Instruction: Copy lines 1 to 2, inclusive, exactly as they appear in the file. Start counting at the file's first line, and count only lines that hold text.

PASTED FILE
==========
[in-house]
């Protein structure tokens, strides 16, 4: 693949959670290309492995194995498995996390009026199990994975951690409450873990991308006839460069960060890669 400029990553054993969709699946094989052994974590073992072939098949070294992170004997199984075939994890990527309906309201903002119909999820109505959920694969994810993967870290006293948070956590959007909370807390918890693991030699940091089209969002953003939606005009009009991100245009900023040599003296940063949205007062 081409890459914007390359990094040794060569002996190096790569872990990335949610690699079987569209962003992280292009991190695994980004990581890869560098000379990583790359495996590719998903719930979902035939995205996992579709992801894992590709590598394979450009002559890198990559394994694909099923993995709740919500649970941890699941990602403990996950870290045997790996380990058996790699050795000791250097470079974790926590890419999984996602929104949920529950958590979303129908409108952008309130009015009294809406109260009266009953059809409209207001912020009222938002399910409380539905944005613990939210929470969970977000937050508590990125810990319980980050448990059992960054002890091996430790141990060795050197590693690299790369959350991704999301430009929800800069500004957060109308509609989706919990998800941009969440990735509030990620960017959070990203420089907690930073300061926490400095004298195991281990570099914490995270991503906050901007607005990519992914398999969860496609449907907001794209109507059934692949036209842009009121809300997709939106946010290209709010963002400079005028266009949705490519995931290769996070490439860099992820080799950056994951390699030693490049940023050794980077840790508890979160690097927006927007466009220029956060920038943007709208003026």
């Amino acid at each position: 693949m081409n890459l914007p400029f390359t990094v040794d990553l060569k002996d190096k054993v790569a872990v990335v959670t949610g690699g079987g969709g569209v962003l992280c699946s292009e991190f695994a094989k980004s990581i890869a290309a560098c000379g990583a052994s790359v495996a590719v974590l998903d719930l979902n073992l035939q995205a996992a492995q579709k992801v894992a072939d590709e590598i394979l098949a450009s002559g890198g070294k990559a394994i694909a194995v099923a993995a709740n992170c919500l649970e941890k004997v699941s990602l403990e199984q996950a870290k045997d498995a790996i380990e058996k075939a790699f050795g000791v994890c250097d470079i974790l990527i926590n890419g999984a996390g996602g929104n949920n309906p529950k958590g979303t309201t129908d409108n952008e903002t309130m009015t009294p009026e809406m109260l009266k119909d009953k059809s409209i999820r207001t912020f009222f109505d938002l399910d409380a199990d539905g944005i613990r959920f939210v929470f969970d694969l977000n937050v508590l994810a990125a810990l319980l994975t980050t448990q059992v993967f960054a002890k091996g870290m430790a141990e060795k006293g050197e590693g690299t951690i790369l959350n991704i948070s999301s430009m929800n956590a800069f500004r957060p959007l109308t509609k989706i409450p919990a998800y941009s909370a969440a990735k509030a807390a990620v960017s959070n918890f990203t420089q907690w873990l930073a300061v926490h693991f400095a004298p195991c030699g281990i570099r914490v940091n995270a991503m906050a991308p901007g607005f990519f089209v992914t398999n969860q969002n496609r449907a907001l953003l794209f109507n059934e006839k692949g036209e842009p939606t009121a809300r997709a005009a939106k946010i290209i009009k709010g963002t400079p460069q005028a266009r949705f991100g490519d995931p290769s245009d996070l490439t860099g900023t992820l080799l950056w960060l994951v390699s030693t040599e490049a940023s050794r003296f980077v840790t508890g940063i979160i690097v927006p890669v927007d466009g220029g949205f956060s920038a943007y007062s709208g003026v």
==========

[in-house]
């Protein structure tokens, strides 16, 4: 693949959670290309492995194995498995996390009026199990994975951690409450873990991308006839460069960060890669 400029990553054993969709699946094989052994974590073992072939098949070294992170004997199984075939994890990527309906309201903002119909999820109505959920694969994810993967870290006293948070956590959007909370807390918890693991030699940091089209969002953003939606005009009009991100245009900023040599003296940063949205007062 081409890459914007390359990094040794060569002996190096790569872990990335949610690699079987569209962003992280292009991190695994980004990581890869560098000379990583790359495996590719998903719930979902035939995205996992579709992801894992590709590598394979450009002559890198990559394994694909099923993995709740919500649970941890699941990602403990996950870290045997790996380990058996790699050795000791250097470079974790926590890419999984996602929104949920529950958590979303129908409108952008309130009015009294809406109260009266009953059809409209207001912020009222938002399910409380539905944005613990939210929470969970977000937050508590990125810990319980980050448990059992960054002890091996430790141990060795050197590693690299790369959350991704999301430009929800800069500004957060109308509609989706919990998800941009969440990735509030990620960017959070990203420089907690930073300061926490400095004298195991281990570099914490995270991503906050901007607005990519992914398999969860496609449907907001794209109507059934692949036209842009009121809300997709939106946010290209709010963002400079005028266009949705490519995931290769996070490439860099992820080799950056994951390699030693490049940023050794980077840790508890979160690097927006927007466009220029956060920038943007709208003026």